This is a great opportunity to teach our children how they can be workers for God and help with harvesting souls by sharing God’s love with others. We can look around for people in our lives who are “confused and helpless” and share the good news with them.

3. Host a Harvest Celebration

Last October, we were in a tiny rental home, but it didn’t stop us from gathering friends for a harvest party in our front yard. All the decorations were handmade, cheap, or free. I hung a wooden sign on a tree that said “Give Thanks,” and on the front of a long table, a garland that said, “Hello Fall.” Mums and pumpkins were placed around the base of the table legs. Over the course of the evening, this table was jam-packed with an assortment of mismatched bowls, platters, plates, and pitchers as every person who attended brought something delicious to contribute to the potluck. Near the bonfire, we backed my husband’s 1986 Ford F-150 onto the lawn, let down the tailgate, and filled the bed of the truck with hay bales. We handed children flashlights and sticks, which sparked their imagination and kept them amused all evening.

This fall’s harvest celebration will be quite different, as we navigate a new season in the midst of a pandemic, unable to gather elbow to elbow around the table with many outside our immediate family. Small, socially-distanced gatherings are just as important as big parties with lots of people and activities. A wise woman once told me, “It starts with an invitation.” Don’t wait for your home or life situation to be “perfect” (it’ll never happen!) to host a fun seasonal celebration—you can do it now with whatever limitations you have.

4. Appreciate God’s Creation

Last year in early October, the Harvest Moon was absolutely glorious. Its golden glow lit our yard in the country as if we’d turned on a floodlight. I opened all the blinds so we could sleep with the moonglow seeping in our windows. The next full moon, the Full Harvest Moon, will occur on October 1st. Invite some friends or neighbors to a pajama party and spread out a blanket under the full moon to soak up the beauty of God’s handiwork. Talk about how God’s creation all works together perfectly—how He created the moon and stars . . . Bonus if you have a telescope!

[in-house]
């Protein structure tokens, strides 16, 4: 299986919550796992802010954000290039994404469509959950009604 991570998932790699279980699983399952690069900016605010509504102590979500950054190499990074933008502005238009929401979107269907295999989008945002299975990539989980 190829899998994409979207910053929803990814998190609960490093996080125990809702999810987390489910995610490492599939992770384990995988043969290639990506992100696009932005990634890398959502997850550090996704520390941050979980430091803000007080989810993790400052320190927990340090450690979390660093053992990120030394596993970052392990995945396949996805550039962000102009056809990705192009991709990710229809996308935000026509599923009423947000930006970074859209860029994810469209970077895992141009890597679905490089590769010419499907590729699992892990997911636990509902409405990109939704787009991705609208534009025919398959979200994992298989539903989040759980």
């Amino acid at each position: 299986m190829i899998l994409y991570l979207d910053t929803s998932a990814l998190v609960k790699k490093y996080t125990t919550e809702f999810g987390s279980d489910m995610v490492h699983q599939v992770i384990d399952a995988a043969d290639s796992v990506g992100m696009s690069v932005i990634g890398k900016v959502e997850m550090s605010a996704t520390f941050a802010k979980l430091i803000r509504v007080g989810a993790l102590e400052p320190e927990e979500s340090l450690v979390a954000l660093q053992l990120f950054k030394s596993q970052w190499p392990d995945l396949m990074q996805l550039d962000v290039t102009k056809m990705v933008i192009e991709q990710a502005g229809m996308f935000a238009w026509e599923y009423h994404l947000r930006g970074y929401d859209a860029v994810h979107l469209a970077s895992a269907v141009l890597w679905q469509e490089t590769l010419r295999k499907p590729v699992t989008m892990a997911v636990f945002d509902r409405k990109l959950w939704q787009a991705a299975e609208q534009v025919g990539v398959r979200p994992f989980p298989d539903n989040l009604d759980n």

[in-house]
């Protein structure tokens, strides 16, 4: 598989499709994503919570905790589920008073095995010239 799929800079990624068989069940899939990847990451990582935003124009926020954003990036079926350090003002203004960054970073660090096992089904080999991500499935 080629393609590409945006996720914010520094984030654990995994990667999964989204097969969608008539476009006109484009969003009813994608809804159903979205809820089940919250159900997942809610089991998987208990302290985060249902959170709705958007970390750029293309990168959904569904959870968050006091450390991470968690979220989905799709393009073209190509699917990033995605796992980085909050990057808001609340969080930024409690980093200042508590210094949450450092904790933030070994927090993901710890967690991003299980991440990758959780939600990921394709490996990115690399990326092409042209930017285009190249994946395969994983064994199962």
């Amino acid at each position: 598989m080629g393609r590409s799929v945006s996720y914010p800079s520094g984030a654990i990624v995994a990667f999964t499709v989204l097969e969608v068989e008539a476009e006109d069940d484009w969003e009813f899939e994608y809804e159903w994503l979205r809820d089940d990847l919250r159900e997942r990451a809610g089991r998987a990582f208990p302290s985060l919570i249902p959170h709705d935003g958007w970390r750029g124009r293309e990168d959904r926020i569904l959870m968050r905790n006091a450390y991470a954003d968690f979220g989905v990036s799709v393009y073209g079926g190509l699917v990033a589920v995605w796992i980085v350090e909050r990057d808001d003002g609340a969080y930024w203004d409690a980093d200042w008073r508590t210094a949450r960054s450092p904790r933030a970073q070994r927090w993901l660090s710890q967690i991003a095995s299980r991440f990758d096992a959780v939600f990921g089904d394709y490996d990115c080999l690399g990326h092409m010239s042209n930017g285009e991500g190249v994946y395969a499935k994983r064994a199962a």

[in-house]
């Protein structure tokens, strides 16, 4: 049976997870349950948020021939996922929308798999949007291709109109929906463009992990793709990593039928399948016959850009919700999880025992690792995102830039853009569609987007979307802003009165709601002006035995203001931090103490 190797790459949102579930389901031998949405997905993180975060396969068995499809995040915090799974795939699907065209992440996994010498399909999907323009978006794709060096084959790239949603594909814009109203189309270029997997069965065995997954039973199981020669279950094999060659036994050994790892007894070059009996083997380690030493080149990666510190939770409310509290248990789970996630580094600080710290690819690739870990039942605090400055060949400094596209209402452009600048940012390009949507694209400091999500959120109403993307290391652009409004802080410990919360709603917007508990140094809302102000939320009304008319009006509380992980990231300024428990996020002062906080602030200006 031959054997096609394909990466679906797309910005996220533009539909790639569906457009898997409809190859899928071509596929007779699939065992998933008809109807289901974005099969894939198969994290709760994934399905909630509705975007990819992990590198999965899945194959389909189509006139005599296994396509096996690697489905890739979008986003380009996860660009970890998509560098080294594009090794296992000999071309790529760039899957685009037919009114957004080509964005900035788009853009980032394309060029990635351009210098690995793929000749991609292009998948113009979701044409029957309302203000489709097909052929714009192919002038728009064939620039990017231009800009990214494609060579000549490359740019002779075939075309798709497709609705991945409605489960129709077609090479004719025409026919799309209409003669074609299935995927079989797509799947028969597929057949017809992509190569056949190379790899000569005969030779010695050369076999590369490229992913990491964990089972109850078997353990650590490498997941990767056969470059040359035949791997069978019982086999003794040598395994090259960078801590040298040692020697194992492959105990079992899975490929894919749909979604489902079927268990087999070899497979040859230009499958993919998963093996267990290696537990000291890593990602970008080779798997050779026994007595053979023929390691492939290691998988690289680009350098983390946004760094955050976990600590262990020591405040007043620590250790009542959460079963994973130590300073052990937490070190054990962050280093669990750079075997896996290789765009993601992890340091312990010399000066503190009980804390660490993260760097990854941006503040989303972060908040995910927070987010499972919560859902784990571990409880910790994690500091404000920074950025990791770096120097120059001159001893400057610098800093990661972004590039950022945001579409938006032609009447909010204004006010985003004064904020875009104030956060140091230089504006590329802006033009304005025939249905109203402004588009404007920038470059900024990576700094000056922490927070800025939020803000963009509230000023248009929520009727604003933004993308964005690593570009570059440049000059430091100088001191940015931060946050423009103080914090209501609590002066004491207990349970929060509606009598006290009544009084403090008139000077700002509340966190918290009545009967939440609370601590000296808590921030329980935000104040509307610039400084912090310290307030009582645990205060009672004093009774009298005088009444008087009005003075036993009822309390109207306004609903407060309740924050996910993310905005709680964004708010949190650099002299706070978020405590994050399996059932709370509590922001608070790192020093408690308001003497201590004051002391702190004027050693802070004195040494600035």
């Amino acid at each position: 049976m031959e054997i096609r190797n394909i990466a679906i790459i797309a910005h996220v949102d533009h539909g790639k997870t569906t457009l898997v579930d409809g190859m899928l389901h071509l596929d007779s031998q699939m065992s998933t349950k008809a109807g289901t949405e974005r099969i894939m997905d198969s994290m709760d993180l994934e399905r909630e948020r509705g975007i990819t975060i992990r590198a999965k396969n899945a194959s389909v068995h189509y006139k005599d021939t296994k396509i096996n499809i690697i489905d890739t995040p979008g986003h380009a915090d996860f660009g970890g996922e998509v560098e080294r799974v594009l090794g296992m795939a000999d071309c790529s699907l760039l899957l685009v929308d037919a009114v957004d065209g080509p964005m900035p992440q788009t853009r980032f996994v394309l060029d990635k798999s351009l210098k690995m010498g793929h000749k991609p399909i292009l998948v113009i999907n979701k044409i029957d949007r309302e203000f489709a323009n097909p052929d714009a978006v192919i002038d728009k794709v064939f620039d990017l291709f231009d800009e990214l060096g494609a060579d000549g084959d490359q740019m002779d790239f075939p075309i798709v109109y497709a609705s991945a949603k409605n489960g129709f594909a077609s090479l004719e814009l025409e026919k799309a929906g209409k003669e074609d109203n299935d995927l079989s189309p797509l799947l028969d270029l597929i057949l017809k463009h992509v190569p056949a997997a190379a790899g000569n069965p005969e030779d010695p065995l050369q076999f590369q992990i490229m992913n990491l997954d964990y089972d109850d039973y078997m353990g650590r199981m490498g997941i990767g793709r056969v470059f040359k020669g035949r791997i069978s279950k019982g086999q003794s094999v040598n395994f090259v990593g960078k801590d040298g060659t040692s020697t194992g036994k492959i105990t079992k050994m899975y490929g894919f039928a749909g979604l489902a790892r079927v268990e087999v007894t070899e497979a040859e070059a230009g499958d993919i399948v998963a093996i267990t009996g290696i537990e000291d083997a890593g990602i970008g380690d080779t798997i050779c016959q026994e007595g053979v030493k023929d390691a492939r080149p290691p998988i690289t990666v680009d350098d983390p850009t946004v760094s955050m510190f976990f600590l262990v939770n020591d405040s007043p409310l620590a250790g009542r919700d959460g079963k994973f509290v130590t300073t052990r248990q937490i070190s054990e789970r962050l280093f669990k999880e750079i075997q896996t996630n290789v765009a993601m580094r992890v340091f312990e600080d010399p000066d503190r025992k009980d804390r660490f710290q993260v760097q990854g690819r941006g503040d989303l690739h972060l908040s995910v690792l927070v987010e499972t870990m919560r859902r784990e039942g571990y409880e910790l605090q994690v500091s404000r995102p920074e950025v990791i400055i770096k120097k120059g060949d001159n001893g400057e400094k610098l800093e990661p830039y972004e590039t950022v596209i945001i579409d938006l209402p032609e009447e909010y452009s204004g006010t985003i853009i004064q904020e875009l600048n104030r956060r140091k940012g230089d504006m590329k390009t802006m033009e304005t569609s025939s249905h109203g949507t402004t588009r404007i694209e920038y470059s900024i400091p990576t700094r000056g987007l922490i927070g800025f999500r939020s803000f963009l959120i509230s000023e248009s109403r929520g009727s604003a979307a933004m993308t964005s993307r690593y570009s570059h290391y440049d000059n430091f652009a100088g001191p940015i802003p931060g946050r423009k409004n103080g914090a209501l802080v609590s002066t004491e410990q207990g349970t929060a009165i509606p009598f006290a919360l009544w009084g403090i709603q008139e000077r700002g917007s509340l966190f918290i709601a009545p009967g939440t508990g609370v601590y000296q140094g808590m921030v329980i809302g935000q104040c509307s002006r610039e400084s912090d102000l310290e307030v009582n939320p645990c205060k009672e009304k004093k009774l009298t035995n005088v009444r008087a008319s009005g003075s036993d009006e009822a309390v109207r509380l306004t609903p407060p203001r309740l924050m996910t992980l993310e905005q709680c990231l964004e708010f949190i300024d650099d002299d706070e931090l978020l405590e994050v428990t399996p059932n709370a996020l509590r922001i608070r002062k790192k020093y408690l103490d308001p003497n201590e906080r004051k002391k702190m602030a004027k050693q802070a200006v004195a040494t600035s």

Leaf crafts are a staple for us every fall as well. Collect as many as you can and make leaf rubbings with paper and crayons, press them onto playdough or salt dough, or seal them between contact paper or wax paper. The key is taking the time to stop and notice God’s creation during every season, and fall is one of the easiest times to do it!

5. Revitalize Time Around Your Table

In her book The Lifegiving Table: Nurturing Faith Through Feasting, One Meal At A Time Sally Clarkson says,

“When God created the world and pronounced it good, He lavishly provided an abundance of delights to please every possible palate. His artistic hand can be seen in all of the food He provided, not just to satisfy our basic need for calories, but also to gratify our senses with color, aroma, texture, and taste . . . And He created us in such a way that we make emotional and spiritual connections in the process of enjoying them, especially when we share them around the table with people we love.”

Are you worn out from summer and back-to-school time? Let’s recapture the beauty of sharing meals around the table, engaging with one another over warm soups and steaming bread, and seeing the table as an opportunity to connect with our children. After all, as Sally Clarkson says, we’ll feed our children about 19,000 meals in their lifetimes—that’s a lot of opportunities to share Jesus with them.

Even during seasons of loss and change, our Creator is always in the business of creating life and beauty, isn’t He? May it be so in your life this fall.